Earlier than American automobiles had formally “gone muscle” with the Pontiac GTO, the 1961 Chevy Impala Super Sport captured the components properly: improve a daily passenger automobile with the most important engine the corporate might make producing as a lot energy because it might muster. If you thought that Chevy had finished all of it, go a step farther and promote race motors to the general public.
You could possibly order a 409 in any of Chevy’s full-size choices, however the burly Impala SS once more carried nearly all of the big-block/four-speed guide transmission gross sales. The 409 was directed largely to each drag and stock-car racers and by the engine’s second manufacturing 12 months, 1962, it had drawn severe consideration by cleansing up the NHRA’s Tremendous Inventory class. The highest-trim variations of the street-car 409 churned out an astonishing 425 horsepower, whereas the Invoice “Grumpy” Jenkins-tuned NHRA automobiles might run the quarter mile in below 13 seconds.
Few examples of the 409-powered drag automobiles are extra well-known than “Outdated Dependable,” the ’62 Chevy that Jenkins tuned and Dave Strickler drove to the NHRA class title that 12 months. That automobile, together with Hayden Profitt’s 409-powered Bel Air, featured some clandestine pace elements, specifically “Z-11” possibility heads, camshaft, and two-piece induction that gave a wholesome horsepower dose. A number of of the Strickler/Jenkins Outdated Reliables from varied years are nonetheless round they usually sound unbelievable.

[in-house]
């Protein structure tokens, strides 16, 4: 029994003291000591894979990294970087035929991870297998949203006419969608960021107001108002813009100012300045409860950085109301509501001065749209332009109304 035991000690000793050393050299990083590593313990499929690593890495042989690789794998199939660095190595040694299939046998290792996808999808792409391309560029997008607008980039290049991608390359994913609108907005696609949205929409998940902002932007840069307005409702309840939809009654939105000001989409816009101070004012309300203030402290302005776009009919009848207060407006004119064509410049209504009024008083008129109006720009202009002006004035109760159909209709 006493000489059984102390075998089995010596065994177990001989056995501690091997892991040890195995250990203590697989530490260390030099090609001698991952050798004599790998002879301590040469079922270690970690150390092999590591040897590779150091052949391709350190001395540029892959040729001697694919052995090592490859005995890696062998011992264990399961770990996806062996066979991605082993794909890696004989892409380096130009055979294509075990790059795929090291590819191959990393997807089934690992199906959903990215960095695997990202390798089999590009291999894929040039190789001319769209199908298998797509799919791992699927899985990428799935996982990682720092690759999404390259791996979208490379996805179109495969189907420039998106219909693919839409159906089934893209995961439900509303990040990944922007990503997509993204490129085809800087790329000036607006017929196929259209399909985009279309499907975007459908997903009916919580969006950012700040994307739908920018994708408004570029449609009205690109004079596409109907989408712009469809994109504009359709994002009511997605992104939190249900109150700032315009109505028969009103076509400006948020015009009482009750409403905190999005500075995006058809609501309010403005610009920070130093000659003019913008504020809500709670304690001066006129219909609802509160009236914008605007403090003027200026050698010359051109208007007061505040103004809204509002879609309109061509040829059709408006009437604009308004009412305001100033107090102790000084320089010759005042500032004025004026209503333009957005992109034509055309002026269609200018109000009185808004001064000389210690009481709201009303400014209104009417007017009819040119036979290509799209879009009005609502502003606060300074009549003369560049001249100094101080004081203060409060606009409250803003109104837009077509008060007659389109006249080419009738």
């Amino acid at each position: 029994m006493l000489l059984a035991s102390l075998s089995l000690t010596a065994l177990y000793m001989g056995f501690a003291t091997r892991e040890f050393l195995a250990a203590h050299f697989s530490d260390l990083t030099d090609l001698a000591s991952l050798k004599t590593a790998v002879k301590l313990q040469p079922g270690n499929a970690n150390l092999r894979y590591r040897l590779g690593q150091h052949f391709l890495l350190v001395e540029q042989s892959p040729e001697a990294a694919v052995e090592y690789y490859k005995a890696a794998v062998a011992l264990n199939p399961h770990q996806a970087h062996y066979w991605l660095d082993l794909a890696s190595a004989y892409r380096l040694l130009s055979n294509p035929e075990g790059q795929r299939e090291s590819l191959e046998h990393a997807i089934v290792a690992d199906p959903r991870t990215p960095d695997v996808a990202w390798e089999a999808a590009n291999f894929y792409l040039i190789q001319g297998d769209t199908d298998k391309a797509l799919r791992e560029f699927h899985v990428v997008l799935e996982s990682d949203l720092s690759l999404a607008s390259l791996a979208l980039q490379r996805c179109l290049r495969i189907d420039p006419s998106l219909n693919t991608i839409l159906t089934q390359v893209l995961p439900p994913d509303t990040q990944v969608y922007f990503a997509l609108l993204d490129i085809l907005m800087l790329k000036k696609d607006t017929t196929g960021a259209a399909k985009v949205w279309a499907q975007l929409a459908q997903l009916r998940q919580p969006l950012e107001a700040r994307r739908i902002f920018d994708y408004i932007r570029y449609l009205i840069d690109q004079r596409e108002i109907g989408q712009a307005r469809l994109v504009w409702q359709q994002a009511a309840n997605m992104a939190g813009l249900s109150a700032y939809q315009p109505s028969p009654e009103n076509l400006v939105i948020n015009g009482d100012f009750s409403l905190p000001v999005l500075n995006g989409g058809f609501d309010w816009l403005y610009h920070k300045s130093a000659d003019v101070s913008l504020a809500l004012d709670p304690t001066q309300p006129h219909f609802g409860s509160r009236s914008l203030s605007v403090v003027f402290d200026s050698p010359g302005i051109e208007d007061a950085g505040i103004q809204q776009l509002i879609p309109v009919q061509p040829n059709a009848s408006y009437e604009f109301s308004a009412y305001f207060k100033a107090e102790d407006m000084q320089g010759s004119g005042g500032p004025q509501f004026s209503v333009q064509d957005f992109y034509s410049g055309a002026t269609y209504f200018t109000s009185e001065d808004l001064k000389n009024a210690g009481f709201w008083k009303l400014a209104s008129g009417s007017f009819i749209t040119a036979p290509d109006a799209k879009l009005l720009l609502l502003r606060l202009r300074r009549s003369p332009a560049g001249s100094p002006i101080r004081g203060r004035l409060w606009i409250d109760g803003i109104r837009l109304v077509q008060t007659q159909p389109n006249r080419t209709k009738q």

NASCAR hall of famer Rex White was on the similar time racing his personal Chevy Bel Air as a privateer in NASCAR’s prime Grand Nationwide Sequence. The short-of-stature White had gained the Grand Nationwide title in 1960 with the Chevy 348, upon which the 409 was primarily based, and he switched to the 409 in ’61 together with that season’s champion Ned Jarrett. White racked up a pile of race wins for the 409 and was among the many first, together with Junior Johnson, to race Chevy’s stroked, Smokey Yunick-built “Thriller Motor” 427 thoroughbred—an engine that HOT ROD Magazine dyno-tested in 2015— on the 1963 Daytona 500.